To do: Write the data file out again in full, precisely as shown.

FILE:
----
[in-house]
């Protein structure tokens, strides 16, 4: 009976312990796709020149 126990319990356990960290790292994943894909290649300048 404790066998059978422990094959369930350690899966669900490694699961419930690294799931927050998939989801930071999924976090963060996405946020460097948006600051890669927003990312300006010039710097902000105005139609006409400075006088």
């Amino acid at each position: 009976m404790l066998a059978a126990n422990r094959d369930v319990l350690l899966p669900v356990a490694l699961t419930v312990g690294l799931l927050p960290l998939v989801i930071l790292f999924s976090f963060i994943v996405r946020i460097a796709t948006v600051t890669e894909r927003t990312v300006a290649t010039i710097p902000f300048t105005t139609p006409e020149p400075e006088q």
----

[in-house]
């Protein structure tokens, strides 16, 4: 009976312990796709020149 126990319990356990960290790292994943894909290649300048 404790066998059978422990094959369930350690899966669900490694699961419930690294799931927050998939989801930071999924976090963060996405946020460097948006600051890669927003990312300006010039710097902000105005139609006409400075006088």
């Amino acid at each position: 009976m404790l066998a059978a126990n422990r094959d369930v319990l350690l899966p669900v356990a490694l699961t419930v312990g690294l799931l927050p960290l998939v989801i930071l790292f999924s976090f963060i994943v996405r946020i460097a796709t948006v600051t890669e894909r927003t990312v300006a290649t010039i710097p902000f300048t105005t139609p006409e020149p400075e006088q």